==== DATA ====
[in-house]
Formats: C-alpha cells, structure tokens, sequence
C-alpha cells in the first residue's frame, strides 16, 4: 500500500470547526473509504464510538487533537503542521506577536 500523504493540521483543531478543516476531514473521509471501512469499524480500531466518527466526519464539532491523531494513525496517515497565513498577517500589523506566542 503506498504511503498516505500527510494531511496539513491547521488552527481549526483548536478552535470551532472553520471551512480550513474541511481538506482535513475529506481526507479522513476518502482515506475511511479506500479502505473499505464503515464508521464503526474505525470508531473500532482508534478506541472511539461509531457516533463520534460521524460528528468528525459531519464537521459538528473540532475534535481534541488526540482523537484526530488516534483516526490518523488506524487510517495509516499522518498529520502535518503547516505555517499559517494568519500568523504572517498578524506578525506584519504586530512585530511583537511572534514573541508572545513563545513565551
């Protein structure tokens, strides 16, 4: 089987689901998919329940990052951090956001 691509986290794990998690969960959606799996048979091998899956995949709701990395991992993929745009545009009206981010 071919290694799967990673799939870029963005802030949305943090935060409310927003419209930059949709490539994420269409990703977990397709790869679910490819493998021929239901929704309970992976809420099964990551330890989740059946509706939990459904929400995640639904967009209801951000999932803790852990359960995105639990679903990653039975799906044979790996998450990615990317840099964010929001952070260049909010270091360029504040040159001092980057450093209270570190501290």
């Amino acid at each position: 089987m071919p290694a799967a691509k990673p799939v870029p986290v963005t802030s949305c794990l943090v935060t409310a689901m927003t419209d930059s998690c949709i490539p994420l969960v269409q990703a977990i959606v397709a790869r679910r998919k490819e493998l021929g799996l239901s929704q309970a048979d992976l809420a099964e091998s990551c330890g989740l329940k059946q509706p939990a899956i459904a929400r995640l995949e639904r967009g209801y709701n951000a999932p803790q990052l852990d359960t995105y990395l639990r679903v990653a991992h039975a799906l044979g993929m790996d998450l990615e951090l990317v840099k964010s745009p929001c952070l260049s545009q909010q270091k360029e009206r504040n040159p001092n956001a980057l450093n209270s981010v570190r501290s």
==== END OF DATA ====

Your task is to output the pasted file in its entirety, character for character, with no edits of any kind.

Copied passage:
[in-house]
Formats: C-alpha cells, structure tokens, sequence
C-alpha cells in the first residue's frame, strides 16, 4: 500500500470547526473509504464510538487533537503542521506577536 500523504493540521483543531478543516476531514473521509471501512469499524480500531466518527466526519464539532491523531494513525496517515497565513498577517500589523506566542 503506498504511503498516505500527510494531511496539513491547521488552527481549526483548536478552535470551532472553520471551512480550513474541511481538506482535513475529506481526507479522513476518502482515506475511511479506500479502505473499505464503515464508521464503526474505525470508531473500532482508534478506541472511539461509531457516533463520534460521524460528528468528525459531519464537521459538528473540532475534535481534541488526540482523537484526530488516534483516526490518523488506524487510517495509516499522518498529520502535518503547516505555517499559517494568519500568523504572517498578524506578525506584519504586530512585530511583537511572534514573541508572545513563545513565551
């Protein structure tokens, strides 16, 4: 089987689901998919329940990052951090956001 691509986290794990998690969960959606799996048979091998899956995949709701990395991992993929745009545009009206981010 071919290694799967990673799939870029963005802030949305943090935060409310927003419209930059949709490539994420269409990703977990397709790869679910490819493998021929239901929704309970992976809420099964990551330890989740059946509706939990459904929400995640639904967009209801951000999932803790852990359960995105639990679903990653039975799906044979790996998450990615990317840099964010929001952070260049909010270091360029504040040159001092980057450093209270570190501290």
């Amino acid at each position: 089987m071919p290694a799967a691509k990673p799939v870029p986290v963005t802030s949305c794990l943090v935060t409310a689901m927003t419209d930059s998690c949709i490539p994420l969960v269409q990703a977990i959606v397709a790869r679910r998919k490819e493998l021929g799996l239901s929704q309970a048979d992976l809420a099964e091998s990551c330890g989740l329940k059946q509706p939990a899956i459904a929400r995640l995949e639904r967009g209801y709701n951000a999932p803790q990052l852990d359960t995105y990395l639990r679903v990653a991992h039975a799906l044979g993929m790996d998450l990615e951090l990317v840099k964010s745009p929001c952070l260049s545009q909010q270091k360029e009206r504040n040159p001092n956001a980057l450093n209270s981010v570190r501290s």